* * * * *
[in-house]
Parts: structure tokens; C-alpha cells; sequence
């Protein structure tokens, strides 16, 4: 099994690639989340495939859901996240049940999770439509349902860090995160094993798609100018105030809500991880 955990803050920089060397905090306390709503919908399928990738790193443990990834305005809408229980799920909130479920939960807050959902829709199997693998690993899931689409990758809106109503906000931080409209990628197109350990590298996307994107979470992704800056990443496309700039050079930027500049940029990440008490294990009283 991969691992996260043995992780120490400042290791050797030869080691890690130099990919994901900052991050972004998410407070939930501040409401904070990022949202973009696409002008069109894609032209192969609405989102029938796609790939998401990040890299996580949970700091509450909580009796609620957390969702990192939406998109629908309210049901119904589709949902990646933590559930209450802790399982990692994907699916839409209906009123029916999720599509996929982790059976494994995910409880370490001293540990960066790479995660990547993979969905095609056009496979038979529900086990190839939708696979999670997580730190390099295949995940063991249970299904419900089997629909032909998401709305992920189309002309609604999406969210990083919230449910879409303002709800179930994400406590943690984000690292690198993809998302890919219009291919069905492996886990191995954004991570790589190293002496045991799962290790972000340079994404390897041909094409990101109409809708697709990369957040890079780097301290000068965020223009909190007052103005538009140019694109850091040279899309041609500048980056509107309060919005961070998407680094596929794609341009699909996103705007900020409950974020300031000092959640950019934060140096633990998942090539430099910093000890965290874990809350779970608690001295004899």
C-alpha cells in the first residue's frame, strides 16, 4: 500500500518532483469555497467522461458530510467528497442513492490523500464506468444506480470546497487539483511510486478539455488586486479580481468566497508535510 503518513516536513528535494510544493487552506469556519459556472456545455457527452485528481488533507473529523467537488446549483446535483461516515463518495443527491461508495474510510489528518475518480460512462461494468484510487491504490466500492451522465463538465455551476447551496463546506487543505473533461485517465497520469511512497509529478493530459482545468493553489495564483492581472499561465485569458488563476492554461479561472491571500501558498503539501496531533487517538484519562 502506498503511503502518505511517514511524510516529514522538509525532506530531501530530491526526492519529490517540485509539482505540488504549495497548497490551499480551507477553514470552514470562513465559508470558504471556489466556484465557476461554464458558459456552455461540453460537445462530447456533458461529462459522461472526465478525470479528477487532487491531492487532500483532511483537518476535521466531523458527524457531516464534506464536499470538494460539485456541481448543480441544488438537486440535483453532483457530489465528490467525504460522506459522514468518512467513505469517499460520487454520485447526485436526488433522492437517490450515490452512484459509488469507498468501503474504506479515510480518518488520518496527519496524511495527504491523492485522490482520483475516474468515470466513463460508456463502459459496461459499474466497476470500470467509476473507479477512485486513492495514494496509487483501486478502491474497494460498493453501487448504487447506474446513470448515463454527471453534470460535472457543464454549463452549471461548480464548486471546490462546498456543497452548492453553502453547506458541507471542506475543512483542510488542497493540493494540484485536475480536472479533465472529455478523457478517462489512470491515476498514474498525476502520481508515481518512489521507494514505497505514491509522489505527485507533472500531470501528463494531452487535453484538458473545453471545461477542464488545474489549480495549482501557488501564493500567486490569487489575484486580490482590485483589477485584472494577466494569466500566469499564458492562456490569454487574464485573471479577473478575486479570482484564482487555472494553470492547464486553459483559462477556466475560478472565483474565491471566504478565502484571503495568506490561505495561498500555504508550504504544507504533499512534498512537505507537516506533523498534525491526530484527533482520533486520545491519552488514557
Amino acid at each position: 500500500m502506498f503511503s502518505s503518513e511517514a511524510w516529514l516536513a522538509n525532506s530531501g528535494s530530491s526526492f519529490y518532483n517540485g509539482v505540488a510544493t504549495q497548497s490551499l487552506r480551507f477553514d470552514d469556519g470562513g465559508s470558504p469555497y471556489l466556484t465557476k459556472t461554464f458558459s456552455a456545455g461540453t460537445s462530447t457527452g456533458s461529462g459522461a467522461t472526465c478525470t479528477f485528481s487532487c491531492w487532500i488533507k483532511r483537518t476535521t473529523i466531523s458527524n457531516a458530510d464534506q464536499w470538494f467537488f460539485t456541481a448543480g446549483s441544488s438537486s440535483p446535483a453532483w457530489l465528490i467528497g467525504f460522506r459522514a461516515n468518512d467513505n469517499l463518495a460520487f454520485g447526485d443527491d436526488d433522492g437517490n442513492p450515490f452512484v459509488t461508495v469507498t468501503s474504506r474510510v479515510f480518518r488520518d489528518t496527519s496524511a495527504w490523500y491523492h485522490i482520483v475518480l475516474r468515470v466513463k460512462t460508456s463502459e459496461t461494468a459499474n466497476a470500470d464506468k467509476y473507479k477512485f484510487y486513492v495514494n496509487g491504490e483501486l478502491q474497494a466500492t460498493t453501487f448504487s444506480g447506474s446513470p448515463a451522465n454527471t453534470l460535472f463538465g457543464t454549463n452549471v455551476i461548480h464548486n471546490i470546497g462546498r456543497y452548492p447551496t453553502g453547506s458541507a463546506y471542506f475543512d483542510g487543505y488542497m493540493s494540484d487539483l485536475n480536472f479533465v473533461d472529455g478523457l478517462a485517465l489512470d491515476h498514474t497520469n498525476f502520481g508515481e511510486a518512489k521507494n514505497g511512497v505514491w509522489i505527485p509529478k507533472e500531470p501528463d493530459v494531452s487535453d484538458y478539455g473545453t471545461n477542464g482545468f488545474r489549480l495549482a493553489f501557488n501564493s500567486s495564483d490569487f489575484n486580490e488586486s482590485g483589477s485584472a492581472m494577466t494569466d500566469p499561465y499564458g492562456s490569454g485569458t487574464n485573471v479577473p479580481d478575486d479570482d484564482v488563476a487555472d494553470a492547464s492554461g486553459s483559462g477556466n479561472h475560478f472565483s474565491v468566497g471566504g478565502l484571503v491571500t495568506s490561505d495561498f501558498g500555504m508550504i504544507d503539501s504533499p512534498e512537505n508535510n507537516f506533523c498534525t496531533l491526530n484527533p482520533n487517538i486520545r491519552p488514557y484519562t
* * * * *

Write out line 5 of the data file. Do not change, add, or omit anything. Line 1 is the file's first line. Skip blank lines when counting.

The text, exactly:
Amino acid at each position: 500500500m502506498f503511503s502518505s503518513e511517514a511524510w516529514l516536513a522538509n525532506s530531501g528535494s530530491s526526492f519529490y518532483n517540485g509539482v505540488a510544493t504549495q497548497s490551499l487552506r480551507f477553514d470552514d469556519g470562513g465559508s470558504p469555497y471556489l466556484t465557476k459556472t461554464f458558459s456552455a456545455g461540453t460537445s462530447t457527452g456533458s461529462g459522461a467522461t472526465c478525470t479528477f485528481s487532487c491531492w487532500i488533507k483532511r483537518t476535521t473529523i466531523s458527524n457531516a458530510d464534506q464536499w470538494f467537488f460539485t456541481a448543480g446549483s441544488s438537486s440535483p446535483a453532483w457530489l465528490i467528497g467525504f460522506r459522514a461516515n468518512d467513505n469517499l463518495a460520487f454520485g447526485d443527491d436526488d433522492g437517490n442513492p450515490f452512484v459509488t461508495v469507498t468501503s474504506r474510510v479515510f480518518r488520518d489528518t496527519s496524511a495527504w490523500y491523492h485522490i482520483v475518480l475516474r468515470v466513463k460512462t460508456s463502459e459496461t461494468a459499474n466497476a470500470d464506468k467509476y473507479k477512485f484510487y486513492v495514494n496509487g491504490e483501486l478502491q474497494a466500492t460498493t453501487f448504487s444506480g447506474s446513470p448515463a451522465n454527471t453534470l460535472f463538465g457543464t454549463n452549471v455551476i461548480h464548486n471546490i470546497g462546498r456543497y452548492p447551496t453553502g453547506s458541507a463546506y471542506f475543512d483542510g487543505y488542497m493540493s494540484d487539483l485536475n480536472f479533465v473533461d472529455g478523457l478517462a485517465l489512470d491515476h498514474t497520469n498525476f502520481g508515481e511510486a518512489k521507494n514505497g511512497v505514491w509522489i505527485p509529478k507533472e500531470p501528463d493530459v494531452s487535453d484538458y478539455g473545453t471545461n477542464g482545468f488545474r489549480l495549482a493553489f501557488n501564493s500567486s495564483d490569487f489575484n486580490e488586486s482590485g483589477s485584472a492581472m494577466t494569466d500566469p499561465y499564458g492562456s490569454g485569458t487574464n485573471v479577473p479580481d478575486d479570482d484564482v488563476a487555472d494553470a492547464s492554461g486553459s483559462g477556466n479561472h475560478f472565483s474565491v468566497g471566504g478565502l484571503v491571500t495568506s490561505d495561498f501558498g500555504m508550504i504544507d503539501s504533499p512534498e512537505n508535510n507537516f506533523c498534525t496531533l491526530n484527533p482520533n487517538i486520545r491519552p488514557y484519562t